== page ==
Standards-Based Reforms

Nationally and in Ohio, we press for the full suite of standards-based reforms across the academic curriculum and throughout the K–12 system, including (but not limited to) careful implementation of the Common Core standards (CCSS) for English language arts (ELA) and mathematics as well as rigorous, aligned state assessments and forceful accountability mechanisms at every level.


Our many standards-based blog posts are listed below.

Fordham’s experts on standards-based reforms:

Common Core

When I’m asked if I support the new Common Core State Standards (CCSS), I give an emphatic “yes.” They constitute the first multi-state plan to give substance and coherence to what is taught in the public schools. They encourage the systematic development of knowledge in K–5. They break the craven silence about the critical importance of specific content in the early grades. They offer an example (the human body) of how knowledge ought to be built systematically across grades. They state,

By reading texts in history/social studies, science, and other disciplines, students build a foundation of knowledge in these fields that will also give them the background to be better readers in all content areas. Students can only gain this foundation when the curriculum is intentionally and coherently structured to develop rich content knowledge within and across grades.

That principle of building coherent, cumulative content animates the most effective school systems in the world, and for good reason: The systematic development of student knowledge from the earliest grades in history, literature, science, and the arts is essential to...

Suzanne Tacheny Kubach

For the broader public, the idea that reading and math standards should be the same across the country is so sensible that to make the case for the Common Core, you sometimes first have to explain that common standards don’t already exist. When people outside education hear that they don’t, the usual response is, “Well, that’s just silly!” Yet across the country, the fight over this common sense idea is burning dollars by the millions.

What’s going on? Through the more than two decades it took for states to create their own standards, then work together to create the Common Core, none of us talked about what matters most to parents. We’ve sold the policies to institutional insiders, but really haven’t engaged the broader public. Over all that time, we’ve created a professional vocabulary that’s so dense that we’ve totally obscured an idea that should be infinitely sellable. We make the pitch by talking all about the importance of accountability systems, evaluation systems, improved assessments—all things that cause the public to yawn.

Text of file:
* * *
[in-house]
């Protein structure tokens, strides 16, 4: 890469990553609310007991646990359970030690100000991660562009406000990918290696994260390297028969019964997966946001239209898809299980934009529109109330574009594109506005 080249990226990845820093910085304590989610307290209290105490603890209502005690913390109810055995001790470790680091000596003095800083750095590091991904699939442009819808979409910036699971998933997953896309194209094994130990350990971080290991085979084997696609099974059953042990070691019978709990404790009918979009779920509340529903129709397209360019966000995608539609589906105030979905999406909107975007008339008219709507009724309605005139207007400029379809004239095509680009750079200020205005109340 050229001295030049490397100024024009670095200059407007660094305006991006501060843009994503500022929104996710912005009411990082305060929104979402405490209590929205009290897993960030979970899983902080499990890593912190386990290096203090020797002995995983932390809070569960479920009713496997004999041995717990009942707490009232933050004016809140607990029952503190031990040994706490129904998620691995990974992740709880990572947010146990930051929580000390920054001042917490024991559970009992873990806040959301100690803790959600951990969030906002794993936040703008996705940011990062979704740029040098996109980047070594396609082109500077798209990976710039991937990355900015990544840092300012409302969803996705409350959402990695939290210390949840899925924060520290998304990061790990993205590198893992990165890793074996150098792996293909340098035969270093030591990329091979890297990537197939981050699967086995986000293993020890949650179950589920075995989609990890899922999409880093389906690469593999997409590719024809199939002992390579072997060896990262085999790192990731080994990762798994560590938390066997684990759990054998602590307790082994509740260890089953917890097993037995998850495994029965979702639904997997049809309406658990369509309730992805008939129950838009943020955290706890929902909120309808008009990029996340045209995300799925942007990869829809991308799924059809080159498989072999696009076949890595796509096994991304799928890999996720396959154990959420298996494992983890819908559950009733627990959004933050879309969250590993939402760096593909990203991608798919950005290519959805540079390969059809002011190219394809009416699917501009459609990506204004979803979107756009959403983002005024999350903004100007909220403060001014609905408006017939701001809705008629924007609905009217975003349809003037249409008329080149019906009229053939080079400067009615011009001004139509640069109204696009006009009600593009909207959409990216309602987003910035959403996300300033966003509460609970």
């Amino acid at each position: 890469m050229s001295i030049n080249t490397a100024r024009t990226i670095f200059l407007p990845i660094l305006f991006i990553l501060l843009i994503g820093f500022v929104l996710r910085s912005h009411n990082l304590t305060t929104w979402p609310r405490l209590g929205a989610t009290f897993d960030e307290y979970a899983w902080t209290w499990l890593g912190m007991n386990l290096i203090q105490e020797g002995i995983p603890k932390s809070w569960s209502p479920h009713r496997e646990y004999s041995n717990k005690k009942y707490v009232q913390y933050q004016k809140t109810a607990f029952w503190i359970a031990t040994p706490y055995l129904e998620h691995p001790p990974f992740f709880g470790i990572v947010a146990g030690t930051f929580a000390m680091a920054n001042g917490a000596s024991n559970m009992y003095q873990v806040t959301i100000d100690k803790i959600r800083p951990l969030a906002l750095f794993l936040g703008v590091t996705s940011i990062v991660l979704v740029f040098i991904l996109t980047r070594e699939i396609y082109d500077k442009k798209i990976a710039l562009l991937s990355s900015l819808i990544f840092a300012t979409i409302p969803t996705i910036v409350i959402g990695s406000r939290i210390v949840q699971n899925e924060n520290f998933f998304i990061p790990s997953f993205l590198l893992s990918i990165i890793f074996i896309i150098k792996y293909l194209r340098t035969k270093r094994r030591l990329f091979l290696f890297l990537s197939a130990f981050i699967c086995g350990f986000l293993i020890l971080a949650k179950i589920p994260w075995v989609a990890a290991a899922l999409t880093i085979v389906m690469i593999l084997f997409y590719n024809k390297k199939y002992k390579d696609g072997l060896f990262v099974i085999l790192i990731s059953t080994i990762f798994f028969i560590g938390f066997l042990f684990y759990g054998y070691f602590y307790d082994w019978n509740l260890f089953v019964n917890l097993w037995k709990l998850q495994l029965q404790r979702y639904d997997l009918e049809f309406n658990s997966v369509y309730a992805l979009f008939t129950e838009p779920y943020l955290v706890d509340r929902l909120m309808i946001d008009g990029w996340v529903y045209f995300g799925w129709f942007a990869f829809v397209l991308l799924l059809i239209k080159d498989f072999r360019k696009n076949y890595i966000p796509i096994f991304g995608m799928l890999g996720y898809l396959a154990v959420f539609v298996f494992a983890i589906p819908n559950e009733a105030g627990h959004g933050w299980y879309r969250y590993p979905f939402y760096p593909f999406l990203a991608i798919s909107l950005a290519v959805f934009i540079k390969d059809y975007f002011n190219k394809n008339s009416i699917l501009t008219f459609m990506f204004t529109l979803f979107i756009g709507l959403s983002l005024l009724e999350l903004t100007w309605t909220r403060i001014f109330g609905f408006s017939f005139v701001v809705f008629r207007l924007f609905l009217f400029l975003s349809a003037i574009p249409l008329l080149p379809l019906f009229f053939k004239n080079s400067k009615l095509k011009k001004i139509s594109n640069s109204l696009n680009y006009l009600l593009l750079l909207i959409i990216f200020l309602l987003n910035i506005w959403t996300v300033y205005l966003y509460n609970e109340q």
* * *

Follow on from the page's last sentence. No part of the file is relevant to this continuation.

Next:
To understand why we aren’t connecting, let’s look first at the one segment of the public with whom the prevailing case for standards works. Phrases such as ...

The dominant approach to public education for most of our nation’s history was for local districts to offer standard-issue schools, mainly neighborhood-based and essentially identical, that reflected some version of the community’s general preferences and values. Because those preferences differed somewhat from place to place, public schools differed somewhat, too. Schools might be a bit more “traditional” in more conservative suburbs and rural communities, a tad more “progressive” in liberal urban locales. But in any given community, there was usually just one flavor for everybody. (Even the exceptions were broadly standardized. For example, there might be a “vocational high school” in the community.) If you didn’t like it, you chose a private school or you moved—kind of like Henry Ford’s approach to car colors.

Today, however, families across much of the country can choose among multiple public-school options. These may include charter schools; magnet schools with various specialized or advanced programs; science, technology, engineering, and mathematics (STEM) schools; career or college-preparatory academies; other neighborhood schools (via intra- and sometimes inter-district choice); and even virtual schools. Some cities—New Orleans and Denver may be the best examples—are pursuing “portfolio” approaches, offering a variety of school options throughout their communities. And...

Prepared for Delivery on August 28, 2013

Chairman Kelly, ladies and gentlemen. I’m Chester Finn, president of the Thomas B. Fordham Institute, an education policy think tank in Washington, DC that also does on the ground work in your neighboring state of Ohio. (No football comments, please!)  At Fordham, we promote high-priority education reforms with a particular focus on standards-based reforms and school choice. I’ve worked in this field myself for many years, including more than a few fruitful go-rounds with you, Mr. Chairman, when you served on Governor John Engler’s staff back in the nineties.

I am glad that you have been holding these hearings and seriously considering whether Michigan should stick with the Common Core academic standards. I know you’ve heard from some folks who hope that you won’t. I hope that you will. Before getting into my eight top reasons, let me lay a few facts on the table regarding the Common Core: